WordPress is now 30 per cent of the web, daylight second

Open source dominates the content management system market


The web-watchers at W3Techs have just noted a milestone: WordPress now accounts for 30 per cent of the world's websites.

W3Techs crawls the top 10 million websites as determined by Amazon's Alexa rating service and peers into their innards to figure out what they're running, and sells details reports on its findings. It also publishes public data on its findings.

And on Monday March 5, that public data recorded that WordPress's share of the top 10 million websites had ticked over from 29.9 per cent to 30 per cent. The firm put some context on that data by noting that 50.2 per cent of the world's websites don't run a content management system (CMS) at all. That means WordPress has over 60 per cent share among websites that do run a CMS. That's a dominance few products in any category can claim.

Wordpress logo

WordPress 4.9: This one's for you, developers!

READ MORE

It's also notable that WordPress has nearly ten times the market share of its nearest competitor, Joomla, which has 3.1 per cent share of all websites and 6.3 per cent of the CMS-using population.

Also worth considering is that open source dominates the CMS market: Joomla is open source and so are the next two most-used CMSes, Drupal and Magento.

Another oddity: Squarespace and Wix, both of which advertise heavily to small business, have 0.9 and 0.5 per cent share among CMS-users respectively.

WordPress recommends either Apache or NGINX web servers, but can run on other web servers. The CMS requires MySQL or MariaDB, plus PHP. The prominence of the CMS therefore means those projects also become more prominent.

WordPress' success can be attributed to its ease of use and extensibility. The tool takes mere minutes to learn and allows plug-ins that make it very customisable. And with 30 per cent market share, developers would be foolish if they ignore the platform.

Including malware developers, sadly, as WordPress plug-ins and WordPress itself are regularly revealed to have security worries. ®

Similar topics

Narrower topics


Other stories you might like

  • Running Windows 10? Microsoft is preparing to fire up the update engines

    Winter Windows Is Coming

    It's coming. Microsoft is preparing to start shoveling the latest version of Windows 10 down the throats of refuseniks still clinging to older incarnations.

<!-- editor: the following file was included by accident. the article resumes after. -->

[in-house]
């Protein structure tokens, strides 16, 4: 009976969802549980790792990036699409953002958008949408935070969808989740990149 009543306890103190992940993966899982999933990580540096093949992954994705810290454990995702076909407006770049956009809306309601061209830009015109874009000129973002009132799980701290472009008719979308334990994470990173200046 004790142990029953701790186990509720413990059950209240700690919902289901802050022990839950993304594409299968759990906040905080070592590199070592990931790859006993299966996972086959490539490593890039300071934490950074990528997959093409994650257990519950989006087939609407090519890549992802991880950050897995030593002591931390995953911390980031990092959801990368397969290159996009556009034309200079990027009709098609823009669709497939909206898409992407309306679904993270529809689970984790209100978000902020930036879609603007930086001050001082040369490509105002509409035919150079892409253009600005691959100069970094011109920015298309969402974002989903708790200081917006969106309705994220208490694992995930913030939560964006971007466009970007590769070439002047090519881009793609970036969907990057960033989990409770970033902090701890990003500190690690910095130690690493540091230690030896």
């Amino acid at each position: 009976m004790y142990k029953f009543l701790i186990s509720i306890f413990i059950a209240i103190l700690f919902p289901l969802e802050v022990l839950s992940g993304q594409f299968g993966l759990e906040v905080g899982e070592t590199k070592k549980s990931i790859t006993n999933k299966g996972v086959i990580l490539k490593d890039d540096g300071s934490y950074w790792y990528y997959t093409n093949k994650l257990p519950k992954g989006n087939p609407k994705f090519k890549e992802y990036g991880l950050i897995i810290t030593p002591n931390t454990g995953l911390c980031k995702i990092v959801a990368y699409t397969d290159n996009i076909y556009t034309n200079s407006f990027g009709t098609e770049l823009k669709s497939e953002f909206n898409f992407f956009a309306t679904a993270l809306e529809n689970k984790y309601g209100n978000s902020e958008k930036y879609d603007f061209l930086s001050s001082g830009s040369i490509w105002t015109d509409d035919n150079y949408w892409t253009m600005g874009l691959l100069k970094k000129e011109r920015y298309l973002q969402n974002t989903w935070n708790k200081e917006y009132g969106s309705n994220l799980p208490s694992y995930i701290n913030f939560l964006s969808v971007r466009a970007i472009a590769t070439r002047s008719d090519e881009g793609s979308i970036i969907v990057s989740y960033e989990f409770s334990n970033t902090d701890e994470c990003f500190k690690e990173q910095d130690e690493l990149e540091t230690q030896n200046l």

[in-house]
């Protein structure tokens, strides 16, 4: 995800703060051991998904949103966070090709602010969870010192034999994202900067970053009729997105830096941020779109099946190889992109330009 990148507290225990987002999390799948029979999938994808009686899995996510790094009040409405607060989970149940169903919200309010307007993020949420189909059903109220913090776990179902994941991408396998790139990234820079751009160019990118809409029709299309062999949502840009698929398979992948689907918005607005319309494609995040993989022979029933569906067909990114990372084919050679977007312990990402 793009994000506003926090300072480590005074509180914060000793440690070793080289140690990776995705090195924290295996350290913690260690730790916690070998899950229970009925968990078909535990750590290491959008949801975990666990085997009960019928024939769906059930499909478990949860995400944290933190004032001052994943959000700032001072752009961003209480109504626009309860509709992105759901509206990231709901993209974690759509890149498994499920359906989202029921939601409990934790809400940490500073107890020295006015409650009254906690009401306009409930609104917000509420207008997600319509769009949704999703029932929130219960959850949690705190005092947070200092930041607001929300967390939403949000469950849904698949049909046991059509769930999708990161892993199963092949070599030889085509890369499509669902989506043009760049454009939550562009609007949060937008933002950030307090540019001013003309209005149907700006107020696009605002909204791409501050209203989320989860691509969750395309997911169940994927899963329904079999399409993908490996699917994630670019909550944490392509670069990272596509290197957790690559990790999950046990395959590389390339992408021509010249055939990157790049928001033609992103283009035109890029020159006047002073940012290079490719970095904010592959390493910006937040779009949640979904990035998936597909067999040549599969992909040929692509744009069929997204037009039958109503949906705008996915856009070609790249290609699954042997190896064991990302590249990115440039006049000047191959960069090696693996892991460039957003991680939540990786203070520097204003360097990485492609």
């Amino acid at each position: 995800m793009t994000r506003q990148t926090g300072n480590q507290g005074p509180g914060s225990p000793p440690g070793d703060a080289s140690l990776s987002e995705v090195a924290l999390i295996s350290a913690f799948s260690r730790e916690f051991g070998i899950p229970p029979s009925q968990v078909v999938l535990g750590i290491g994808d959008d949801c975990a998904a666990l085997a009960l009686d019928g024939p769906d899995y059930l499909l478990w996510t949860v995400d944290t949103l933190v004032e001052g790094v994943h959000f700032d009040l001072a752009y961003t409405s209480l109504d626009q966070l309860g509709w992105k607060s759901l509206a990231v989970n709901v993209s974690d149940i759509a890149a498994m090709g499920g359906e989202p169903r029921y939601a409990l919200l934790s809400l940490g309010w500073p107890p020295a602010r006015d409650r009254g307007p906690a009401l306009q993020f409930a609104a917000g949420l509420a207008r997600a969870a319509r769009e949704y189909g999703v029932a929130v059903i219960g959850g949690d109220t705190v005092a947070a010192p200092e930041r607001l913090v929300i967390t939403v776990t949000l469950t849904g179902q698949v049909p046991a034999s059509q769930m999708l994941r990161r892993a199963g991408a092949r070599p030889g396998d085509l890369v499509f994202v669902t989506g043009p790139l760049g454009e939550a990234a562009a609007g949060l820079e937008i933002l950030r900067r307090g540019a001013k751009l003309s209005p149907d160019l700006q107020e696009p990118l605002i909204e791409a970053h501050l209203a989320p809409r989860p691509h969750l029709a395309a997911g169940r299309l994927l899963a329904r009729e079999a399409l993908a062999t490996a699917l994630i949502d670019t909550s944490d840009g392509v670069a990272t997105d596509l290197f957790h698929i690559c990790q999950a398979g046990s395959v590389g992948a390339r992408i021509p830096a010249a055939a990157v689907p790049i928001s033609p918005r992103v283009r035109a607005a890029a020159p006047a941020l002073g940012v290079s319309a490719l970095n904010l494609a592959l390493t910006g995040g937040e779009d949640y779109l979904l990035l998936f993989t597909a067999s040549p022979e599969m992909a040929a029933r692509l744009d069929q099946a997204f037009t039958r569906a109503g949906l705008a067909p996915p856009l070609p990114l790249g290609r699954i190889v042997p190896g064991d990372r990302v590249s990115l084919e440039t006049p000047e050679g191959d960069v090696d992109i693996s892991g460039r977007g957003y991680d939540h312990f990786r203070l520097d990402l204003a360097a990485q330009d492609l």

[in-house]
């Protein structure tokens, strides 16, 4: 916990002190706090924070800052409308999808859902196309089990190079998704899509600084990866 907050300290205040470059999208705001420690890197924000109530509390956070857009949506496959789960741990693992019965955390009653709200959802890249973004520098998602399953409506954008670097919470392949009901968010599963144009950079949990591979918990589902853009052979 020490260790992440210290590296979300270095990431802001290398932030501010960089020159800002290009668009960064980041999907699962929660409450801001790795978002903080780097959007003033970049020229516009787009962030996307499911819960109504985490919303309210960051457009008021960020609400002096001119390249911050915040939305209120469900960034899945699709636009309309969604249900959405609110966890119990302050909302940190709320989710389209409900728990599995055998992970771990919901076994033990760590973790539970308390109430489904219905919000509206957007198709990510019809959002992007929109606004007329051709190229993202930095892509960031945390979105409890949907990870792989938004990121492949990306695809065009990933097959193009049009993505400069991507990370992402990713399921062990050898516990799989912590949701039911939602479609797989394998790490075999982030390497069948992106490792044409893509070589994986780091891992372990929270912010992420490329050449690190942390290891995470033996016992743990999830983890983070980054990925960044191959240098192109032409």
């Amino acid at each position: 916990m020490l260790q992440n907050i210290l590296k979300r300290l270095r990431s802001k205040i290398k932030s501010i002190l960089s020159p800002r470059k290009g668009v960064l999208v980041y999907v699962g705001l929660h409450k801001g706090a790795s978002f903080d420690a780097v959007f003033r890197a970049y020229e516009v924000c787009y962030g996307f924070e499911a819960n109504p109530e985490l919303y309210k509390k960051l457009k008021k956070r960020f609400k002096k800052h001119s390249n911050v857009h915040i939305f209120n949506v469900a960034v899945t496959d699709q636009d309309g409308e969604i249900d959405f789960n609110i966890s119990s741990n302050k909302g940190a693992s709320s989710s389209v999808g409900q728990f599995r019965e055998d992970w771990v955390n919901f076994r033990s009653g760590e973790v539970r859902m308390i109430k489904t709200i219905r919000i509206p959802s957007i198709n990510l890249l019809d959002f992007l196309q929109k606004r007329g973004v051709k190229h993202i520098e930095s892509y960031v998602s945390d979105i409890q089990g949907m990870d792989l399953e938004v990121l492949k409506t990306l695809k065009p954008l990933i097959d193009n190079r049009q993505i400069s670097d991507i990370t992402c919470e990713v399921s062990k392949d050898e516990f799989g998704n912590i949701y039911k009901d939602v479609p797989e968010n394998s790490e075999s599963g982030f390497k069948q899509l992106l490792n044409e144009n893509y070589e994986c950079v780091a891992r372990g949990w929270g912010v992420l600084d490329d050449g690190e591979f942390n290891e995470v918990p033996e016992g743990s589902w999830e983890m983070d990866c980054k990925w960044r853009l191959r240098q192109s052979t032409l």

The Windows Update team gave the heads-up through its Twitter orifice last week. Windows 10 2004 was already on its last gasp, have had support terminated in December. 20H2, on the other hand, should be good to go until May this year.

    Continue reading
  • Throw away your Ethernet cables* because MediaTek says Wi-Fi 7 will replace them

    *Don't do this

    MediaTek claims to have given the world's first live demo of Wi-Fi 7, and said that the upcoming wireless technology will be able to challenge wired Ethernet for high-bandwidth applications, once available.

    The fabless Taiwanese chip firm said it is currently showcasing two Wi-Fi 7 demos to key customers and industry collaborators, in order to demonstrate the technology's super-fast speeds and low latency transmission.

    Based on the IEEE 802.11be standard, the draft version of which was published last year, Wi-Fi 7 is expected to provide speeds several times faster than Wi-Fi 6 kit, offering connections of at least 30Gbps and possibly up to 40Gbps.

    Continue reading
  • Windows box won't boot? SystemRescue 9 may help

    An ISO image you can burn or drop onto a USB key

    The latest version of an old friend of the jobbing support bod has delivered a new kernel to help with fixing Microsoft's finest.

    It used to be called the System Rescue CD, but who uses CDs any more? Enter SystemRescue, an ISO image that you can burn, or just drop onto your Ventoy USB key, and which may help you to fix a borked Windows box. Or a borked Linux box, come to that.

    SystemRescue 9 includes Linux kernel 5.15 and a minimal Xfce 4.16 desktop (which isn't loaded by default). There is a modest selection of GUI tools: Firefox, VNC and RDP clients and servers, and various connectivity tools – SSH, FTP, IRC. There's also some security-related stuff such as Yubikey setup, KeePass, token management, and so on. The main course is a bunch of the usual Linux tools for partitioning, formatting, copying, and imaging disks. You can check SMART status, mount LVM volumes, rsync files, and other handy stuff.

    Continue reading

Biting the hand that feeds IT © 1998–2022